Mar 052009

Repair BillsExperts are warning of an alarming rise in garages recommending ‘phantom’ repair work to motorists.

Analysis of claims work submitted by customers of the industry’s leading provider of direct consumer warranties, Warranty Direct, over the past six months shows the practice of inflating repair bills with additional work is increasing.

The practice is more common amongst franchised dealers. In one case, a customer was quoted for work that amounted to 2,200 percent more than the actual repairs necessary*.

“It’s a sad state of affairs but some are simply trying it on,” says Duncan McClure Fisher, managing director of Warranty Direct. “We’re finding ourselves policing garages on behalf of our customers.”

Warranty Direct uses independent inspectors to assess quoted work where its engineers have raised suspicions.

In the most extreme case, a Peugeot workshop claimed that a car’s entire fuel system should be replaced at a cost of £2,895.76 after fuel contamination was reported. Following inspection by an independent engineer, it was discovered that only the fuel filter needed replacing at a cost of just £131.71.

The concern for Warranty Direct is simple: the general public do not necessarily have the mechanical knowledge to question quoted work, unless they have access to a qualified second opinion and the protection that a good extended warranty provides.

“Our claims engineers are highly trained and experienced garage workshop mechanics, which is why we’re able to spot unrelated or unnecessary repairs. This won’t be the case for the average owner taking a car in for regular service or a health check,” warns McClure Fisher.  “This is a worrying development and we are releasing our findings not only to protect the motorist but also to allow some unscrupulous garages to get their houses back in order in the interests of the industry as a whole.”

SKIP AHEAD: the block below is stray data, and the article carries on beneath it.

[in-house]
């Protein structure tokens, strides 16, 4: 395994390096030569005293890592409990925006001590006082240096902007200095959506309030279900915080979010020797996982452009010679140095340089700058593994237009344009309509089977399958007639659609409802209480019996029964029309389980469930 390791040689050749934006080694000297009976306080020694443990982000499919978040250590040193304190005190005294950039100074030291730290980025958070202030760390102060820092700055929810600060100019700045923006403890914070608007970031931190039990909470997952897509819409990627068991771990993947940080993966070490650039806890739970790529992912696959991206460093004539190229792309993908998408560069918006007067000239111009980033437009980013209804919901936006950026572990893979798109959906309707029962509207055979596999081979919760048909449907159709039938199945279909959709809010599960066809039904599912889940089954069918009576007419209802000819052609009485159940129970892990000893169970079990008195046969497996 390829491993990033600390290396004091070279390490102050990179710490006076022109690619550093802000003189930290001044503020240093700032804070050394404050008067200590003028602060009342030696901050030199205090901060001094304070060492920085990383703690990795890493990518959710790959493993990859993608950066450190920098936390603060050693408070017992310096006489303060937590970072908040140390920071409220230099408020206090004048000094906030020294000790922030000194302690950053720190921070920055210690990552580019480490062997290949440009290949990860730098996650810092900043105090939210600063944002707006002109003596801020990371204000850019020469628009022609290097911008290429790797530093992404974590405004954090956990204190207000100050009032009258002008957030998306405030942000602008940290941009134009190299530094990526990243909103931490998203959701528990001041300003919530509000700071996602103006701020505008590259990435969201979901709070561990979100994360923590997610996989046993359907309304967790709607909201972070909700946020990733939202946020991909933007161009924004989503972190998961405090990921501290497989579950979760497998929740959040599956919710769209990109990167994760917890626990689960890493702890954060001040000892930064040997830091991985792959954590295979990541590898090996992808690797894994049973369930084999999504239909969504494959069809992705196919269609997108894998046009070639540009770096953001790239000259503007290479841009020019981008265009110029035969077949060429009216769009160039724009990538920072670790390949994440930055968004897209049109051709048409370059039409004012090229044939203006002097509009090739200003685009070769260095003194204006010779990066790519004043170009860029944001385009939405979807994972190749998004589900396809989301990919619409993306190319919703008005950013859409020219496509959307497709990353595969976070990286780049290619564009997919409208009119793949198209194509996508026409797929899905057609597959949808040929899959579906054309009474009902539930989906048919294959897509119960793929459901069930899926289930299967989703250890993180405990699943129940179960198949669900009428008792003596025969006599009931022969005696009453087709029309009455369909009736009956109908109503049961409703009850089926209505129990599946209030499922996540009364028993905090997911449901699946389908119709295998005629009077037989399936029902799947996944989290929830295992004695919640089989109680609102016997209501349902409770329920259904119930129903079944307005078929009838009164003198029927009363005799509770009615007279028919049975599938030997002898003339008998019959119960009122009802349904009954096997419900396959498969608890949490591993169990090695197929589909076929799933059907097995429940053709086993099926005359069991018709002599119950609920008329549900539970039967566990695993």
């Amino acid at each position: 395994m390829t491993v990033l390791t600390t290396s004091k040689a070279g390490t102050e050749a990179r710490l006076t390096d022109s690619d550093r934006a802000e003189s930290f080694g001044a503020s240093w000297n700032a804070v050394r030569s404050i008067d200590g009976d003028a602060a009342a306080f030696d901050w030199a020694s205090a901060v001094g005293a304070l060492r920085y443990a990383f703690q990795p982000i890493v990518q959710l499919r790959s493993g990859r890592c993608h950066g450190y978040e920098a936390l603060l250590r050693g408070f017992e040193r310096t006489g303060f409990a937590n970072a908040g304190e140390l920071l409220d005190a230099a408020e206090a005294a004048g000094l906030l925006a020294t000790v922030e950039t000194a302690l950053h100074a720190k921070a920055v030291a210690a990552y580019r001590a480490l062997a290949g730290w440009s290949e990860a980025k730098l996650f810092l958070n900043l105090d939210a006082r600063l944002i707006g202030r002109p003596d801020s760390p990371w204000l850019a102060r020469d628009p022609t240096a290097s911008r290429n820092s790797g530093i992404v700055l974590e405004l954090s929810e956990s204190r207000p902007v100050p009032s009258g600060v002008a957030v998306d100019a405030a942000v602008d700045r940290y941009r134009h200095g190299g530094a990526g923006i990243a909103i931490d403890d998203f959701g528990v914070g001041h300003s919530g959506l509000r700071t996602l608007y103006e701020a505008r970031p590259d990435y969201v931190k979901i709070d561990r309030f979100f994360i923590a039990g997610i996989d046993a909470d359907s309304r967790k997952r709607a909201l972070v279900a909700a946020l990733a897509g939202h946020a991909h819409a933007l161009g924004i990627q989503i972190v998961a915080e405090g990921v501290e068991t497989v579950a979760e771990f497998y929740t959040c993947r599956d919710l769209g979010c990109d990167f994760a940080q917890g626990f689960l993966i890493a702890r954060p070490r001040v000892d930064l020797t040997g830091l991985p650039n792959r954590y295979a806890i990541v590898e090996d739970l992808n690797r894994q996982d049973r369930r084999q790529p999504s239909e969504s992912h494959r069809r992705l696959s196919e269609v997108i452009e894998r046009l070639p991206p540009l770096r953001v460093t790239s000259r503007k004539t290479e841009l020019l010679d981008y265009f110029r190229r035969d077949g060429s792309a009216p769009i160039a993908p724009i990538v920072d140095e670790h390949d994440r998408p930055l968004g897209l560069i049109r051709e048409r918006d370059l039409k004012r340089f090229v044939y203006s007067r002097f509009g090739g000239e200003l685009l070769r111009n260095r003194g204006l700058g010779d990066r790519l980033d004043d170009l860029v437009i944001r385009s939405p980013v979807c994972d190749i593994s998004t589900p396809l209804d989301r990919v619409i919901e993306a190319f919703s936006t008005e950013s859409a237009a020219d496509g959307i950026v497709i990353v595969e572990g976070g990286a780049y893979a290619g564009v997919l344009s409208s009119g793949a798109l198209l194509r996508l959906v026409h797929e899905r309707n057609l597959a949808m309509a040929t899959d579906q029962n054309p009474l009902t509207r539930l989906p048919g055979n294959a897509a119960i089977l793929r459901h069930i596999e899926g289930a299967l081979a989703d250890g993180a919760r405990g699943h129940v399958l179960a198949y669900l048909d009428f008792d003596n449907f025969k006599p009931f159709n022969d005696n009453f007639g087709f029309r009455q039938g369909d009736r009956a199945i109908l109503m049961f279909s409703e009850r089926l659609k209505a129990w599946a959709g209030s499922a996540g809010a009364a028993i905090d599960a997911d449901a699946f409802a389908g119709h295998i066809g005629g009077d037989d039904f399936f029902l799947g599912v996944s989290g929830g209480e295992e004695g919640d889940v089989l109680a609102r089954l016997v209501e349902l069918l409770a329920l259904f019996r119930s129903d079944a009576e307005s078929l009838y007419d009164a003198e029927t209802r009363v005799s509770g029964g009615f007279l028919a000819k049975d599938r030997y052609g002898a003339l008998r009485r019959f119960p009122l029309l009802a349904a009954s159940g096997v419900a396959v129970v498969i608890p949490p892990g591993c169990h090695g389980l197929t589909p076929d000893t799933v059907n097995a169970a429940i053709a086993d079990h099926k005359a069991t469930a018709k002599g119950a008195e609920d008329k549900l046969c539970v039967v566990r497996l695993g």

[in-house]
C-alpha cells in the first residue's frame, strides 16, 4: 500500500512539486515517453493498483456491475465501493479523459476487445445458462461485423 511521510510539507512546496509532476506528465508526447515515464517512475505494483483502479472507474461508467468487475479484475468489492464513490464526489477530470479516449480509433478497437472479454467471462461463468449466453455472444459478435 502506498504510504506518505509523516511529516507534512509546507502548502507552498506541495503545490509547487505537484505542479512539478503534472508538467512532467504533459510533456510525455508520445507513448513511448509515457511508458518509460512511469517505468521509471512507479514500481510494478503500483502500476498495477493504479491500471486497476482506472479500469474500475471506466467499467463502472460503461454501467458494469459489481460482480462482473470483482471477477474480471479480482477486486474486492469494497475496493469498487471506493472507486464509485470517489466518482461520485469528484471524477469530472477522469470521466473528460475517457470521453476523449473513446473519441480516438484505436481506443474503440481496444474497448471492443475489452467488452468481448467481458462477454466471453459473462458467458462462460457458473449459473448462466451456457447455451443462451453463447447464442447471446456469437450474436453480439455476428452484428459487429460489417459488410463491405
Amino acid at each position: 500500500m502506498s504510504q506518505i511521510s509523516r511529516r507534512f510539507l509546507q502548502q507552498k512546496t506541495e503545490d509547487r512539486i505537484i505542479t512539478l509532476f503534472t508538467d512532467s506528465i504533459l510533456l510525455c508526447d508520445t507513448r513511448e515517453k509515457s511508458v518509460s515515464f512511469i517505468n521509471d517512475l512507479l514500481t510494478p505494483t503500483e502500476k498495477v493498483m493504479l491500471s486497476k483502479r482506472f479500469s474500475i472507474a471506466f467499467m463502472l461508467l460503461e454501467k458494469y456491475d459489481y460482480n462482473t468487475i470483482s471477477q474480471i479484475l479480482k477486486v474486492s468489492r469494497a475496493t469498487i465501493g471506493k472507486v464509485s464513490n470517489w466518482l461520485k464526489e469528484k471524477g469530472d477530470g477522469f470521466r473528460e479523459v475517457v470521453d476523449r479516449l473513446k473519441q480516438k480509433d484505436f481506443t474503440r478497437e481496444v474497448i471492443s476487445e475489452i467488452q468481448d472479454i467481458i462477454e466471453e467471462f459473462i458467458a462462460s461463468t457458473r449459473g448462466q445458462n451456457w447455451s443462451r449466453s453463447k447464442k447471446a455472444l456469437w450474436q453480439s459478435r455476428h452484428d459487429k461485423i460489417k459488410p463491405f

Table showing examples of inflated bills after ‘vehicle health inspections’


Peugeot 406

Volkswagen Golf

Mercedes E Class

Original fault

Fuel filter

Engine warning   light staying on

Differential oil   seal leaking





Additional work   suggested

Replacement of fuel   system

Replacement of   wishbone and anti-roll bar bushes

Replacement of   lower ball joints





Total bill





Other examples highlighted include a Vauxhall garage which claimed that both front shock absorbers, road springs, track control arms and outer ball joints needed replacing on a Signum 1.9TD, at a cost of £720.60.  In fact, only the offside front road spring needed changing, costing £170.58 – less than a quarter of the original bill.

In another case, the replacement of wishbone and anti-roll bar bushes for a customer of a Volkswagen Golf cost £293.44 when the original failure was to investigate a faulty engine warning light. The real bill should have been just £21.92.

The owner of a Mercedes E Class saloon with a differential oil seal leak was informed he needed to replace the lower ball joints adding another £138 to the bill. Inspection proved this was unnecessary.

Last year, Warranty Direct research showed that garage labour rates have increased by 11.3 percent since the summer of 2006, with the most expensive franchised dealers now charging over £200 an hour for their mechanic’s time.

Sorry, the comment form is closed at this time.